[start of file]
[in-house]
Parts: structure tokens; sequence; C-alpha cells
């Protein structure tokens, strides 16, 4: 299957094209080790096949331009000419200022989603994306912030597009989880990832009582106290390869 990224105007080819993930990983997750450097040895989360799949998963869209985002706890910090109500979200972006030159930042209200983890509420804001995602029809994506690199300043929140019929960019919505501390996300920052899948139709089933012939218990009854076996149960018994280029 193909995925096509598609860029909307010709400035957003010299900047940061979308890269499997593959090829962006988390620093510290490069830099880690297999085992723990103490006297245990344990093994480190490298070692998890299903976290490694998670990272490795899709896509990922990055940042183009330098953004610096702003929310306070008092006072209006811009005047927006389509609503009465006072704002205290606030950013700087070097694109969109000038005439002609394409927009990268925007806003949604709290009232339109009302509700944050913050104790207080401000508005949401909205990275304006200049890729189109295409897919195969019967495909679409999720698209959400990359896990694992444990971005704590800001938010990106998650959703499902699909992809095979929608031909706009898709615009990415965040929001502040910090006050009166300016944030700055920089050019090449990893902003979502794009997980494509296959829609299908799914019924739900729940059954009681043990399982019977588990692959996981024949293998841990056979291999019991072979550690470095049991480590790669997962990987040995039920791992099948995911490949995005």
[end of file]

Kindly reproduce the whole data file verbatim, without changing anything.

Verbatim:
[in-house]
Parts: structure tokens; sequence; C-alpha cells
């Protein structure tokens, strides 16, 4: 299957094209080790096949331009000419200022989603994306912030597009989880990832009582106290390869 990224105007080819993930990983997750450097040895989360799949998963869209985002706890910090109500979200972006030159930042209200983890509420804001995602029809994506690199300043929140019929960019919505501390996300920052899948139709089933012939218990009854076996149960018994280029 193909995925096509598609860029909307010709400035957003010299900047940061979308890269499997593959090829962006988390620093510290490069830099880690297999085992723990103490006297245990344990093994480190490298070692998890299903976290490694998670990272490795899709896509990922990055940042183009330098953004610096702003929310306070008092006072209006811009005047927006389509609503009465006072704002205290606030950013700087070097694109969109000038005439002609394409927009990268925007806003949604709290009232339109009302509700944050913050104790207080401000508005949401909205990275304006200049890729189109295409897919195969019967495909679409999720698209959400990359896990694992444990971005704590800001938010990106998650959703499902699909992809095979929608031909706009898709615009990415965040929001502040910090006050009166300016944030700055920089050019090449990893902003979502794009997980494509296959829609299908799914019924739900729940059954009681043990399982019977588990692959996981024949293998841990056979291999019991072979550690470095049991480590790669997962990987040995039920791992099948995911490949995005």